Keats' Poems and Letters

Comparison of "Ode to a Nightingale", "To Autumn" and "Bright Star would I were steadfast as thou art"

Keats’s preoccupation with the inescapable precession of time and mutability is evident in all three poems: “Ode to a Nightingale,”, the ode “To Autumn” and the sonnet, “Bright Star, Would I were as Steadfast as Thou Art.” In his “Ode to a Nightingale,” the bird’s singing becomes a symbol for Keats, of a place that is impervious to human despair and constant in its same eternal song; he wishes to escape to it before realizing that it would cast him into a state of non-existence, whereby he retracts. Similarly, in his sonnet, “Bright Star, Would I were as Steadfast as Thou Art,” Keats realizes that his worship of an ideal world would negate the happiness he is experiencing which leads him to reject his former yearnings. “To Autumn,” however, is an unqualified celebration of Nature and of change, which suggest Keats’s ultimate maturation of thought, whereby he ceases to desire the impossible, instead replacing his thought with the acknowledgement and acceptance that nature will continue to proceed, despite the fact that he won’t be there to witness the flux of time.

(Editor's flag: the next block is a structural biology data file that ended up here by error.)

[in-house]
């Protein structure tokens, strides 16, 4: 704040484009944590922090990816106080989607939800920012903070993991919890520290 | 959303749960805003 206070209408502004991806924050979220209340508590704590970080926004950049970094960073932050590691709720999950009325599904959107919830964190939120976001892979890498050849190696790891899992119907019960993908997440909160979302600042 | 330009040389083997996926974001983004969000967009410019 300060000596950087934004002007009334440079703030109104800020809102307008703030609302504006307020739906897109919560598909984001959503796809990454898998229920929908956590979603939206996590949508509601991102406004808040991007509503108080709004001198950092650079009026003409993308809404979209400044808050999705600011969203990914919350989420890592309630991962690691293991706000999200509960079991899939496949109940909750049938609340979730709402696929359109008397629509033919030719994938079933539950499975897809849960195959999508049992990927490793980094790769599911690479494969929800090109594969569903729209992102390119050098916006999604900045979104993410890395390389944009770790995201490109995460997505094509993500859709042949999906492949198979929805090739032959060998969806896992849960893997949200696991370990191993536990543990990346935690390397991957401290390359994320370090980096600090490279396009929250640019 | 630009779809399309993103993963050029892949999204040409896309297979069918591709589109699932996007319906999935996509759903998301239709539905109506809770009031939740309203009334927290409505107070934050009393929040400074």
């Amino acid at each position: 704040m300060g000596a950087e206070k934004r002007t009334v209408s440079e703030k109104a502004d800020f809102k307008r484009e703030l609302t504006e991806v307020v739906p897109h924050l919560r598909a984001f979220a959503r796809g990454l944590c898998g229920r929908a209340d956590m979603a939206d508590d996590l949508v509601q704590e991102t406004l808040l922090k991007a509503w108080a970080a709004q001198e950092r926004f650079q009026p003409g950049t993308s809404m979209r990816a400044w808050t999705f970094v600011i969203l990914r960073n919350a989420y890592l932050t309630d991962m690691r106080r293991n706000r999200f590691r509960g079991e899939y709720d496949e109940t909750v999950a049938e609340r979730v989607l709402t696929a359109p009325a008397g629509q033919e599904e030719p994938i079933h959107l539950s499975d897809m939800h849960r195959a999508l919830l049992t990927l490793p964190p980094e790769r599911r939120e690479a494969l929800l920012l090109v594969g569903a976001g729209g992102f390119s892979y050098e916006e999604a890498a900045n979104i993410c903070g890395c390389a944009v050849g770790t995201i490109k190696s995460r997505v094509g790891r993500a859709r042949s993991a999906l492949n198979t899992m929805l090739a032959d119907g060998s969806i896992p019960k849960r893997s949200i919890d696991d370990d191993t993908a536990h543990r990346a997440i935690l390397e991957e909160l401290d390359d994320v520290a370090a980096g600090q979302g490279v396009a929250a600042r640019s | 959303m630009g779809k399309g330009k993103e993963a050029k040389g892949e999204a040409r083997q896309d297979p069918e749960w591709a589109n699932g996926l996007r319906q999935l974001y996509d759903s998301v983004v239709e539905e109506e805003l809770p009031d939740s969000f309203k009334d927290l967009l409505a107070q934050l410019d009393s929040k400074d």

“Ode to a Nightingale” begins with a soporific heaviness, an intense description of “drowsy numbness” and the “[pain]” that encroaches into this state despite its...

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